Nationwide, as of Jan. 14, about 100,000 more people had signed up than at the same time last year through HealthCare.gov — 8.8 million this year in in 32 states including Florida, compared with 8.7 million last year, according to a news release from the Centers for Medicare and Medicaid Services. Twelve states have their own signup platforms.
Florida has accounted for 1,668,180 of those signups as of mid-January.
In past years, there has been a surge of enrollments in the final days before the cutoff deadline.
"We definitely saw brisk interest this year," Bachelder said of counselors helping clients at Lake Wales Medical Center, "and we aided many of our community members in the process. One of the side benefits of this is that we sometimes find people who perhaps were eligible for some other type of coverage and were unaware that they were eligible, and we're able to guide them in obtaining the coverage for which they are eligible."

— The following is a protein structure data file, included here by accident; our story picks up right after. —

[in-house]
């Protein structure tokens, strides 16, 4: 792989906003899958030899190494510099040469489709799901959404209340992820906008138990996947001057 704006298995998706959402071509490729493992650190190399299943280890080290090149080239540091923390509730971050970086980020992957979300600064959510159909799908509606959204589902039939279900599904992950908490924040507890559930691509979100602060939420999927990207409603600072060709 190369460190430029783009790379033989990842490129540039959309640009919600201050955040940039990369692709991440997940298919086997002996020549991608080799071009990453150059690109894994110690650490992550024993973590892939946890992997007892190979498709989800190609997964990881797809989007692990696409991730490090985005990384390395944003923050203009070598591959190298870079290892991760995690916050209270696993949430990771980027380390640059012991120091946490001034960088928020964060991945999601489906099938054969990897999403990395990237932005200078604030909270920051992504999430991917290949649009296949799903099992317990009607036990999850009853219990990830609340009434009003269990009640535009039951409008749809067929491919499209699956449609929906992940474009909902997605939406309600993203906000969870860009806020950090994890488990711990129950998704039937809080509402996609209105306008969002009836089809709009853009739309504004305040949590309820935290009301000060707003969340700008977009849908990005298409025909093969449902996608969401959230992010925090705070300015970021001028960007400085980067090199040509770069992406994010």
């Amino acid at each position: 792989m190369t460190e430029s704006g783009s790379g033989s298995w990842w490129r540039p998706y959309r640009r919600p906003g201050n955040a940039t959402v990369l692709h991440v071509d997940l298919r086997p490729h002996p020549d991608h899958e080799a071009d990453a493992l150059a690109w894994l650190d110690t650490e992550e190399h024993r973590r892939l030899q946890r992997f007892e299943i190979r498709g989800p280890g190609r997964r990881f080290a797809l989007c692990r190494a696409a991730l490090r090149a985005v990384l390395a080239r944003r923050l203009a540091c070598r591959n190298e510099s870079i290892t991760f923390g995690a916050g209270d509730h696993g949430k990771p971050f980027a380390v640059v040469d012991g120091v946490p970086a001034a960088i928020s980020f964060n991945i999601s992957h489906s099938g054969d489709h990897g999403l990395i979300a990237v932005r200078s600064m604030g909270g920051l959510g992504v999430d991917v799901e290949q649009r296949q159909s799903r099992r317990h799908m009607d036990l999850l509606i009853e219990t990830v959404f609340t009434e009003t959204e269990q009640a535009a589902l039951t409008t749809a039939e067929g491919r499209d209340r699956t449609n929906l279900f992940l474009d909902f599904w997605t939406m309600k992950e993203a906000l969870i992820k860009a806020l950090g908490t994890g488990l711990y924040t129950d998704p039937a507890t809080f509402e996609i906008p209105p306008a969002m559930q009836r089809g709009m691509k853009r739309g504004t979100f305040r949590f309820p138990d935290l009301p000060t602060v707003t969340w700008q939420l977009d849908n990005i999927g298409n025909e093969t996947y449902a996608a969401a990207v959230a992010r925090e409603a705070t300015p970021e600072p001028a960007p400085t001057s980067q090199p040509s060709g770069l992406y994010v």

Margaret E.C. Clardy, an independent insurance agent in Polk County for 29 years, said she got involved in helping people sign up through the ACA several years ago because of her experience providing group insurance plans through employers. She often saw new employees sign up for coverage for themselves but then decide they could not afford coverage for their families.
Through the ACA, everyone who makes between 100 percent and 250 percent of the federal poverty level is eligible for subsidies to help pay their premiums – and the subsidy is determined by how much the families estimate their incomes will be for the year.
For example, sliding-scale subsidies are offered to single people with incomes of $11,800 to $29,500 or for a family of four with incomes between $24,300 to $60,750. On top of those subsidies, they and those who make up to 400 percent of the federal poverty level ($47,200 for a single person or $97,200 for a family of four) are eligible for tax credits.